Virginia Criminal Defense Attorneys

Our attorneys are admitted to practice in Virginia, and have handled numerous felony and misdemeanor cases in the Northern Virginia area, including Arlington County, Fairfax County, and the City of Alexandria.

Virginia’s judicial branch has many courts, and this system may be confusing to people from outside of the state. Generally speaking, misdemeanor cases in Virginia are tried in the General District Court, and felonies are tried in the Circuit Court. Criminal cases can be appealed to the Virginia Court of Appeals, and also the Virginia Supreme Court. Finally, there are separate Juvenile and Domestic Relations Courts, which handle certain types of crimes involving juveniles, as well as adult misdemeanors involving family members (e.g., domestic violence).

The prosecutors are called Assistant Commonwealth’s Attorneys, who are employees of the Commonwealth’s Attorney’s Office.  There is usually one Commonwealth’s Attorney’s Office for each county or city, led by a head prosecutor called the Commonwealth’s Attorney. Depending on the size of the prosecutor’s office, the head prosecutor may or may not be responsible for actually handling cases in court.

Most criminal cases in Virginia begin with a summons—which happens in cases involving minor offenses—or an arrest. A summons tells you the date and time you need to appear for your first court hearing. If you have been arrested, you will either receive documentation noting the date and time for your first hearing when you are released on bond, or be brought to the hearing at an appropriate time by the marshals. At your first appearance, the presiding judge will tell you the crime you have been charged with, and ask you if you have an attorney. If you do not have an attorney and cannot afford one, you can ask the judge to appoint an attorney for you.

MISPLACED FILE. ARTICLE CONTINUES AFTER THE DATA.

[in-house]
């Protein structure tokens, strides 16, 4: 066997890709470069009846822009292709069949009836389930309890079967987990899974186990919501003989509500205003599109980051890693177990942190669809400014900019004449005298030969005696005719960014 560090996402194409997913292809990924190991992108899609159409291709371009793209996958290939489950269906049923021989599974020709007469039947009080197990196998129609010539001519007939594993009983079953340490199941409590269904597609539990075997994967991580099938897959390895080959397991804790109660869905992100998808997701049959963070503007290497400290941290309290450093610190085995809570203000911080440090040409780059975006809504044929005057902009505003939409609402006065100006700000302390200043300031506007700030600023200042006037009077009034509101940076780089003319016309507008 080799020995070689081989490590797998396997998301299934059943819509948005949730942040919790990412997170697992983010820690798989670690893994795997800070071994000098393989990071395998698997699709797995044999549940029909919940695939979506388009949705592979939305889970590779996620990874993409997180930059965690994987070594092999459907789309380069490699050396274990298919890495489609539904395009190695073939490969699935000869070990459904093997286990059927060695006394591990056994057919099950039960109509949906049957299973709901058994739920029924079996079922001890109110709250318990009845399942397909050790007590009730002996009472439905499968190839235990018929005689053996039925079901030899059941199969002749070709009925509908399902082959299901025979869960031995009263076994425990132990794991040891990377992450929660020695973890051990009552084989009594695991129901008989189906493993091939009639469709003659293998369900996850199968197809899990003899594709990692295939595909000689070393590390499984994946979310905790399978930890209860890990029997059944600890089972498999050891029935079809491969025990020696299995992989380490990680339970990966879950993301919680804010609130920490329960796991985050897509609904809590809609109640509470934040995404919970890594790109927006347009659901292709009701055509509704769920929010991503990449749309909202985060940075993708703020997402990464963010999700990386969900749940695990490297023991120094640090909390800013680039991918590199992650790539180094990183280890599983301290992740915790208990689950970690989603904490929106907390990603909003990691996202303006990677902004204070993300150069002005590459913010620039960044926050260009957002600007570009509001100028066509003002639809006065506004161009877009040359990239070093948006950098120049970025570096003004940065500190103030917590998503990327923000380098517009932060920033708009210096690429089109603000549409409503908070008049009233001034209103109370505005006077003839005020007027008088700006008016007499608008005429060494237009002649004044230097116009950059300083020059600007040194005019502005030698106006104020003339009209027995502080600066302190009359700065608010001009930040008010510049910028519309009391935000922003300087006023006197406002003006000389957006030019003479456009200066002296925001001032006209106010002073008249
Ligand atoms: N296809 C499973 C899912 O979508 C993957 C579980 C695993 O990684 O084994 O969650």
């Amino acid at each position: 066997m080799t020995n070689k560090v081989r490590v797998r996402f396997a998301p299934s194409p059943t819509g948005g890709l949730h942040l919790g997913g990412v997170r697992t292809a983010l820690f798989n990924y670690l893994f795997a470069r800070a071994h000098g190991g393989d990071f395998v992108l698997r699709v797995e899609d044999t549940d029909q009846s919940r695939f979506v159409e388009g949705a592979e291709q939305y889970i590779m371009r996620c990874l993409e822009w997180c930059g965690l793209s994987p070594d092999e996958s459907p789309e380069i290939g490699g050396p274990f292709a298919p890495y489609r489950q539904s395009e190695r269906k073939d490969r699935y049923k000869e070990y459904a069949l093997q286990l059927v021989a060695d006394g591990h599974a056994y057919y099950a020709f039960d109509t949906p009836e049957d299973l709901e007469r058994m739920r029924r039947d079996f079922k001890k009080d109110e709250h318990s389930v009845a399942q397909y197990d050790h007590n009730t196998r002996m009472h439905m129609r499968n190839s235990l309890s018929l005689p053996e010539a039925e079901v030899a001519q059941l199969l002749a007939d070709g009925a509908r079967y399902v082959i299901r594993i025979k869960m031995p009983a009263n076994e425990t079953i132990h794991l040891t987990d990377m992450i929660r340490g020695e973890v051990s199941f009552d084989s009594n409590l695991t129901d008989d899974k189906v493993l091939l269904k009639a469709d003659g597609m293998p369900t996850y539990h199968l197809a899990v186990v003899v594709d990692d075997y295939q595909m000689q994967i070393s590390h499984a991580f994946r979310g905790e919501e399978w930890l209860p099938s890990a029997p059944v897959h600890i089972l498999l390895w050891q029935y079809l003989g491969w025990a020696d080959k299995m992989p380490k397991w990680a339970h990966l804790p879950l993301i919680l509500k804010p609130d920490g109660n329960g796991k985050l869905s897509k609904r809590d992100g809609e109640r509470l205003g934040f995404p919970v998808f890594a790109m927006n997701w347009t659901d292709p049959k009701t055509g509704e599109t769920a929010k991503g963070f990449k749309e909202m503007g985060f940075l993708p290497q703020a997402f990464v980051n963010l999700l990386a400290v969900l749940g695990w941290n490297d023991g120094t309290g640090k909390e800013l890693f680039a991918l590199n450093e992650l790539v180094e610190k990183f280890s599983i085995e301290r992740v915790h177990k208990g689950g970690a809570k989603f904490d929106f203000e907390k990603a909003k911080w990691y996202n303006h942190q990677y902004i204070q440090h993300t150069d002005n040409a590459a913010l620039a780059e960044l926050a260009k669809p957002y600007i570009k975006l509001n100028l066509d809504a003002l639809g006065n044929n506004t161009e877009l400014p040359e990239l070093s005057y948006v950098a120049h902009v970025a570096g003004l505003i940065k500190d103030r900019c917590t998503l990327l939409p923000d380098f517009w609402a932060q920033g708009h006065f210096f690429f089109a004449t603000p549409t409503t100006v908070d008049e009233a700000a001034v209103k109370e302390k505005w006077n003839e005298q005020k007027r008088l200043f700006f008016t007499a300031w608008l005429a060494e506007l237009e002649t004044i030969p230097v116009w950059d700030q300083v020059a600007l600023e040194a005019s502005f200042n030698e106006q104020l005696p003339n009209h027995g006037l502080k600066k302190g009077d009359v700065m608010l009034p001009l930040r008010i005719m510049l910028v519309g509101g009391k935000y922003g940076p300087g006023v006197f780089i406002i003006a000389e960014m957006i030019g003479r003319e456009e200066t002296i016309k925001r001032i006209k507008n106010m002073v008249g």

Resist the urge to speak with the prosecutor or the police to “explain” your case at this first appearance. Not only is the action likely going to be detrimental to you, but a responsible Virginia prosecutor will usually tell you to communicate with him or her only through an attorney. Instead, you should make every effort to consult an attorney before your first appearance, so that you are prepared for the judge’s questions. In addition, your attorney may be able to speak with the prosecutor at this first appearance, and can obtain more information regarding your case than you would be able to alone.

Here are some matters in Virginia that our attorneys have handled.